top of page

The Lowdown on Foxtail Prevention in Dogs

A happy dog in the grass

Keeping Your Pooch Safe: The Lowdown on Foxtail Prevention

As we gear up for sunnier days and outdoor escapades, it's time to chat about a not-so-friendly backyard guest: foxtails. These sneaky grasses might seem harmless, but they can spell trouble for our furry pals. In other words, Foxtails pose a heightened risk when they dry out and become rigid, often occurring during summer. Yet, they can cause problems year-round in warm regions. While dogs are more frequently affected by foxtail-related issues than cats, these conditions can also impact domestic, feral, and wild animals.

Let's dive into how we can keep those pesky foxtails at bay and our pups happy and healthy.

Cracking the Foxtail Code

Foxtails, also known as alopecurus if we're feeling fancy, are those spikey grasses with sneaky seeds called awns. They're like tiny hitchhikers, ready to tag along with anything passing by. You'll find them lounging around in fields, trails, and even your own yard, especially if you're in places like California.

The name "foxtails" sounds cute, but these guys are more like troublemakers, especially for our furry buddies.

Foxtail Plant
Foxtail Plant: Beware!

Puppy laying down

The Not-So-Fun Side of Foxtails

Foxtails are like mini adventurers on a mission. Once they grab onto fur or skin, they don't want to let go. This can lead to discomfort, pain, and pesky infections. They're not picky either—they'll happily burrow into ears, noses, eyes, paws, and skin, causing a real headache for our pups.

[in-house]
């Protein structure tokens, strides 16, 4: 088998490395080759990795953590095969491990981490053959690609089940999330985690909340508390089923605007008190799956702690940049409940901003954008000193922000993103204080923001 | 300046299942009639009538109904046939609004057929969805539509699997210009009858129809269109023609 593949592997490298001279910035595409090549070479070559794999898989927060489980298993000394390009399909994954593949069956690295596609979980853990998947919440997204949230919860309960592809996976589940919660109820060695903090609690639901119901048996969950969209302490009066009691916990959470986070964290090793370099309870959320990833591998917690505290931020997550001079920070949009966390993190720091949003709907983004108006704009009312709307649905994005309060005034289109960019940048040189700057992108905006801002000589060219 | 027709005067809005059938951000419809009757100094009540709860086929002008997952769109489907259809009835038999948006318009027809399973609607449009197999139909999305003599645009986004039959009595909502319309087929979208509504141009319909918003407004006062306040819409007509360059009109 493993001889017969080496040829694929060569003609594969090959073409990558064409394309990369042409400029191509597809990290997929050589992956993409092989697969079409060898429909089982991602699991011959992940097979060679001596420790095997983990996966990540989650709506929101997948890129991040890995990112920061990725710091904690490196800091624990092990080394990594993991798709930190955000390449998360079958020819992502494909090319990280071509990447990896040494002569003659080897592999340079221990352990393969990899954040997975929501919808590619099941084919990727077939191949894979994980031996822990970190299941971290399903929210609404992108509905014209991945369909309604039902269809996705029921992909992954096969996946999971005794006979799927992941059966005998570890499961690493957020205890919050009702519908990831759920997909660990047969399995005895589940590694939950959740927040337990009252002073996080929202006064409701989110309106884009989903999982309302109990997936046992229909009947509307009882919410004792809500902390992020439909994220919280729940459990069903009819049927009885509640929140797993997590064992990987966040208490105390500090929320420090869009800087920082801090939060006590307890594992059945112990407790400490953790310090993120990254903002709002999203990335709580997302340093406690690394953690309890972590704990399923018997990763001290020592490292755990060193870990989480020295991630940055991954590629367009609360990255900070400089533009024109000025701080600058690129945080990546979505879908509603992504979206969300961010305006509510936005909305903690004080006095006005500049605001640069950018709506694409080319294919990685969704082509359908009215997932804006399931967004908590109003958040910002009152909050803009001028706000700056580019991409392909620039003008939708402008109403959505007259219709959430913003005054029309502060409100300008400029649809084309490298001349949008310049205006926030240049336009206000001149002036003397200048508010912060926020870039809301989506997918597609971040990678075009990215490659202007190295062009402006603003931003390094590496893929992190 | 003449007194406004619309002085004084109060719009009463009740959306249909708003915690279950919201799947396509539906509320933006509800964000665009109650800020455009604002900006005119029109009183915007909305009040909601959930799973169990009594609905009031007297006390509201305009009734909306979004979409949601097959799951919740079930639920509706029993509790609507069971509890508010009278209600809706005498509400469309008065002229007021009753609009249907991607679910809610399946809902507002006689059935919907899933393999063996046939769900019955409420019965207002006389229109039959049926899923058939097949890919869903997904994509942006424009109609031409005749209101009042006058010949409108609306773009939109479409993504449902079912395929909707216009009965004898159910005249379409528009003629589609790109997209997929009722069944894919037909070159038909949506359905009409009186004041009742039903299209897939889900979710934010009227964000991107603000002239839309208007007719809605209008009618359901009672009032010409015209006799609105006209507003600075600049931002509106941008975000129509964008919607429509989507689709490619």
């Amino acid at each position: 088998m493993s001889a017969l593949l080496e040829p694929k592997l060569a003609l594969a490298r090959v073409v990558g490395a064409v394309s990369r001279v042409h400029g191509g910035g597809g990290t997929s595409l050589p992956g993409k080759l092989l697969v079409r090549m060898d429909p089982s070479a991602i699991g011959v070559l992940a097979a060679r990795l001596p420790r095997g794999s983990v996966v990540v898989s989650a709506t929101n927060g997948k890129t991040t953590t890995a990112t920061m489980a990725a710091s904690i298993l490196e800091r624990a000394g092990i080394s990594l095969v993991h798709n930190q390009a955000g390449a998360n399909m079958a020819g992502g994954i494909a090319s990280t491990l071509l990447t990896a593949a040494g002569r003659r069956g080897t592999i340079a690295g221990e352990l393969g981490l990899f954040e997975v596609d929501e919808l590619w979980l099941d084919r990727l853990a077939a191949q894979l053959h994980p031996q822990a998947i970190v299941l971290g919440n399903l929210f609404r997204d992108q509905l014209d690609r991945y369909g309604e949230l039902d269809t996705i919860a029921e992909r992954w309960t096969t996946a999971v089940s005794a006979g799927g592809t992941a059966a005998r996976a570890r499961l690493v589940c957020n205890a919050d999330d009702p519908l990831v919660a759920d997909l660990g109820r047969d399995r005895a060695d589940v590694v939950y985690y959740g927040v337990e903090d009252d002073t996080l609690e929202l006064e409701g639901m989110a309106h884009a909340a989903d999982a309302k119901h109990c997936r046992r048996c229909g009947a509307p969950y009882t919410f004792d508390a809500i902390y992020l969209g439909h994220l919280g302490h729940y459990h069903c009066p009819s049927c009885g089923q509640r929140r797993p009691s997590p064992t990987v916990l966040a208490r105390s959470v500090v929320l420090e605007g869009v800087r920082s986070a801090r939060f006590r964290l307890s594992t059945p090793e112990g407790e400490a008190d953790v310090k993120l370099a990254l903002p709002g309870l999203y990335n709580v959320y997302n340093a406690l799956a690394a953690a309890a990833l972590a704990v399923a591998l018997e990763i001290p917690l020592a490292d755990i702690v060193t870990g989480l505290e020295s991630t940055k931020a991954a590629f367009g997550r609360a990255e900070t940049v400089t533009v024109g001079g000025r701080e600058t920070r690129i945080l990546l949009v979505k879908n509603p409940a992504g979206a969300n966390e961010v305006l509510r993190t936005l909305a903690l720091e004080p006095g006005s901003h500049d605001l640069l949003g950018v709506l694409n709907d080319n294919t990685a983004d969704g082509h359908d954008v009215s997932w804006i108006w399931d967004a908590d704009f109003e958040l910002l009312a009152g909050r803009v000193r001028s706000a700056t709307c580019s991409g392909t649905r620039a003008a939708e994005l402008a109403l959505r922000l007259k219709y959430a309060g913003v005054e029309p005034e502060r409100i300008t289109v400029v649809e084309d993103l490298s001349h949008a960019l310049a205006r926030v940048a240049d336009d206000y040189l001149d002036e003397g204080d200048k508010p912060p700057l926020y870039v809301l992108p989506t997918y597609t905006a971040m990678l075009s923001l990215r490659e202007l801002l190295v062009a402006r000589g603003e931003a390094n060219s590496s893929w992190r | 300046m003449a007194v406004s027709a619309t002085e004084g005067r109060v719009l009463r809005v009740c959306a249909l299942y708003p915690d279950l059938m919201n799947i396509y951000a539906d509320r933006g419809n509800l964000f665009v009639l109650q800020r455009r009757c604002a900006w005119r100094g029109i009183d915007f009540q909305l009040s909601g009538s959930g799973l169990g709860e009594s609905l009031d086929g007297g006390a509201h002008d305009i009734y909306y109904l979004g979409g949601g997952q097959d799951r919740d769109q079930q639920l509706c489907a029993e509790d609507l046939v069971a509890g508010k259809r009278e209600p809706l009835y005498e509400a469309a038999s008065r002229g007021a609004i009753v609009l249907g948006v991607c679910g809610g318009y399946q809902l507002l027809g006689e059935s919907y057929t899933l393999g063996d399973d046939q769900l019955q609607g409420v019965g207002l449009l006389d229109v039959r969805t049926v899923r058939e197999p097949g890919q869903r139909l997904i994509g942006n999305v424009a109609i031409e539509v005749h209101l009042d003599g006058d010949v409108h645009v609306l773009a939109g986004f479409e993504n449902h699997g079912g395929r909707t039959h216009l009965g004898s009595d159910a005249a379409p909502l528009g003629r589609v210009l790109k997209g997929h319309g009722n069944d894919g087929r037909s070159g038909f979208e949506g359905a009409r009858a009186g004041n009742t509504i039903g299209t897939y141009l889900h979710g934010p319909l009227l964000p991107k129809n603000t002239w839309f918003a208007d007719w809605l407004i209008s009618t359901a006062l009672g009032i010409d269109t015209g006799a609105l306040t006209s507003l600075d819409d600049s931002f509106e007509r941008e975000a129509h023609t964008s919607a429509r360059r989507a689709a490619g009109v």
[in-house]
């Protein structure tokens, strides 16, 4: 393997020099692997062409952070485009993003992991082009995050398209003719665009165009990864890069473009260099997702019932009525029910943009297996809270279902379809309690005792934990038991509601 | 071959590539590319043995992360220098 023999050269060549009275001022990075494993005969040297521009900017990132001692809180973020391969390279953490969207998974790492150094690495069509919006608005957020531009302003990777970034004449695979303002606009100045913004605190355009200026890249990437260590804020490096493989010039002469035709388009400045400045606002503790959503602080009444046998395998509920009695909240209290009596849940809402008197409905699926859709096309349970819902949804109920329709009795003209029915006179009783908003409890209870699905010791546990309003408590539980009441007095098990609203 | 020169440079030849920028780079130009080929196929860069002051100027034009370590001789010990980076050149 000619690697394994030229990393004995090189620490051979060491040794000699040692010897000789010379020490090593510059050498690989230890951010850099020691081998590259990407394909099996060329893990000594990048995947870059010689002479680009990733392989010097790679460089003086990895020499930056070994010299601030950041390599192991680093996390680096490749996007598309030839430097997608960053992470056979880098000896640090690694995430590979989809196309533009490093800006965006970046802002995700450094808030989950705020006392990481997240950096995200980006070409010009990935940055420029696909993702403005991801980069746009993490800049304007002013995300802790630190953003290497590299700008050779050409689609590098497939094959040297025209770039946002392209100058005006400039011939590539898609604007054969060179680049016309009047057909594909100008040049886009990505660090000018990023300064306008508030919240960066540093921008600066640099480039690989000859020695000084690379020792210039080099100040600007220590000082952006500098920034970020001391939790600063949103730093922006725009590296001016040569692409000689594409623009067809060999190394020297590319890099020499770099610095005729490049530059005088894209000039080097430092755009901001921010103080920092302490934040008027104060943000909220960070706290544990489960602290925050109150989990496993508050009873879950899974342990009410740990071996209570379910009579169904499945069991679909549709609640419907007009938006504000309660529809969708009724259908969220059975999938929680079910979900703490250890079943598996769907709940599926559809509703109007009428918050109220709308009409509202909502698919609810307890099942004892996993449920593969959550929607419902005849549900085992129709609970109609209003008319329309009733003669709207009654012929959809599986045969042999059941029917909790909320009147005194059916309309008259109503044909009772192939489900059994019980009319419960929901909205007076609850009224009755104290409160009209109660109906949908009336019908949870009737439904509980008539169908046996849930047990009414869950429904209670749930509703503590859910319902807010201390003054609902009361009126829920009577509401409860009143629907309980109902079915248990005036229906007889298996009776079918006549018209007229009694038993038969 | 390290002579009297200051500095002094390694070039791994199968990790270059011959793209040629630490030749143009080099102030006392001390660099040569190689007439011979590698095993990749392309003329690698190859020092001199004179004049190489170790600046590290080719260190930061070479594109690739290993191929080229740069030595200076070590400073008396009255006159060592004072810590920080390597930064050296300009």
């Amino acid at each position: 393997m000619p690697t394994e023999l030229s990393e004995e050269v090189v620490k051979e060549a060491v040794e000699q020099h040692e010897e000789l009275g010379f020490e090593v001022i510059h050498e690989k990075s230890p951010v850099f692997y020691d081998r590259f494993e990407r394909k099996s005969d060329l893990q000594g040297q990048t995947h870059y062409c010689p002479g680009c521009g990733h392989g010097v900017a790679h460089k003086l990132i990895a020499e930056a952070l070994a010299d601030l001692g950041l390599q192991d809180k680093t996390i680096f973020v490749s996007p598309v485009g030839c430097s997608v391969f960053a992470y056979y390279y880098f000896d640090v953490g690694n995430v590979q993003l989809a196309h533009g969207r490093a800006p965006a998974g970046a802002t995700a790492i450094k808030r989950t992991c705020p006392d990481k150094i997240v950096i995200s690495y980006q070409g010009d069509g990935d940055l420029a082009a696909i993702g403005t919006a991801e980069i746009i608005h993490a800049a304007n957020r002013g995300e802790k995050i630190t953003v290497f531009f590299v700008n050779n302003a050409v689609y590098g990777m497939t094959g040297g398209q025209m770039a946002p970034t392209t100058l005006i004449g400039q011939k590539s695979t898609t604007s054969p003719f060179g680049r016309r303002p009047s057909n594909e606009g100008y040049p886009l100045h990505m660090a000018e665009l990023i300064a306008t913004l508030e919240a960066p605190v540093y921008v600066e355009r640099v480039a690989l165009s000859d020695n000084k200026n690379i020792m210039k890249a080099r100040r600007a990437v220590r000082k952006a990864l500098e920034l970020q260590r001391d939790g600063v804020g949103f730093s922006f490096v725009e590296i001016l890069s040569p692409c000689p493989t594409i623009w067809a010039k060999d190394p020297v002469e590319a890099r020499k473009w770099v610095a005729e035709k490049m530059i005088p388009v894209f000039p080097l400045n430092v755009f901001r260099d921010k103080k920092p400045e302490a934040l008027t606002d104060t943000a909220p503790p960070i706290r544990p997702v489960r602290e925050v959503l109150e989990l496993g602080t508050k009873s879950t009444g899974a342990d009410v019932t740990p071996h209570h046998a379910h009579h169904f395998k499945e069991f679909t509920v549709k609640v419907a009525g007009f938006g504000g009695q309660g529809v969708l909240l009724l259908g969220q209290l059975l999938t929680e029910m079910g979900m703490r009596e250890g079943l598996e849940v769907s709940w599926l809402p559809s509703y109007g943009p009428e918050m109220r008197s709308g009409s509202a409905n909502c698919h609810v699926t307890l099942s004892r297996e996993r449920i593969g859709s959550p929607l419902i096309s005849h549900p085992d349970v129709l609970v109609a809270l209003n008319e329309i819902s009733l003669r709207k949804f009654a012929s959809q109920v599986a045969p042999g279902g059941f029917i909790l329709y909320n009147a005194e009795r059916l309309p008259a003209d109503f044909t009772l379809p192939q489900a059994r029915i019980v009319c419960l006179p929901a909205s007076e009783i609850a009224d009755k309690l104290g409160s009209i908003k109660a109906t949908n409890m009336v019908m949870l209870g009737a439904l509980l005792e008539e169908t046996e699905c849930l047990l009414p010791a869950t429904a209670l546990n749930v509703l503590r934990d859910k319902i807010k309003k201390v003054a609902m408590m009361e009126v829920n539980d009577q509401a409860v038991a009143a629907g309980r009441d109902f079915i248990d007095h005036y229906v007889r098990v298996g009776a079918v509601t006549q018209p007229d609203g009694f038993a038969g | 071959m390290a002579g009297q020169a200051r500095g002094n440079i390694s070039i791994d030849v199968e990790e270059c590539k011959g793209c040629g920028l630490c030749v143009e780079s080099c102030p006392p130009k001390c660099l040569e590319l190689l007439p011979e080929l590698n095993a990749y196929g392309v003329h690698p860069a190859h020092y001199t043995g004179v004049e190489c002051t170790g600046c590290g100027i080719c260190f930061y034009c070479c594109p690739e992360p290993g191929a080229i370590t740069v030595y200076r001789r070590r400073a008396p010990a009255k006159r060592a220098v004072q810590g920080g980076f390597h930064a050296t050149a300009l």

Spotting Foxtail Warnings

How do you know if your pup has had a run-in with a foxtail? Keep an eye out for:

  • Wonky head movements: If your pup's shaking, tilting, or pawing a lot, a foxtail might be playing hide-and-seek in their ear.

  • Sneezing galore: Constant sneezing could mean a foxtail's decided to camp out in the nose.

  • Gagging or coughing: It's like a foxtail stuck in the throat party.

  • Limping or overlicking: Could be a sign of foxtails causing mischief in the paws or skin.

  • General grumpiness: Look for lack of appetite, sluggishness, or swelling—signs that a foxtail's causing some serious discomfort.

guide of a foxtail symptoms

Being Proactive: Removal and Prevention

If you spot a foxtail, tweezers to the rescue! But if it's digging in too deep or causing a fuss, don't hesitate to call in the pros—your friendly neighborhood vet.

Preventing foxtail drama is all about:

  • Avoiding foxtail hangouts: Stay clear of grassy spots where foxtails love to chill.

  • Leash up: Especially in foxtail-prone areas, keep your pup close.

  • Haircare time: Keep your pup's fur in check, especially between those toes, ears, and belly—foxtails love cozy spots.

  • Post-adventure checks: After every outdoor romp, give your pup a once-over to make sure no sneaky foxtails hitched a ride.

happy dog running in the grass

Wrapping Up: Keeping the Tail Wagging

By staying clued in, spotting potential foxtail trouble, and taking proactive steps, we can ensure our furry sidekicks enjoy outdoor adventures without the foxtail drama.

So, here's to sunny days, wagging tails, and foxtail-free fun for our beloved pups!


  • Foxtails are spiked seed heads found on some plants and grasses.

  • Foxtails can enter the body and migrate into tissues, causing abscesses and infections.

  • Foxtails are especially dangerous to pets in the summer months when they have dried out and hardened.

  • The only treatment for foxtail foreign bodies is removal of the foxtail(s).

  • The best way to prevent foxtail foreign bodies is to keep pets out of areas where foxtails may be encountered.

3 views0 comments

Recent Posts

See All


bottom of page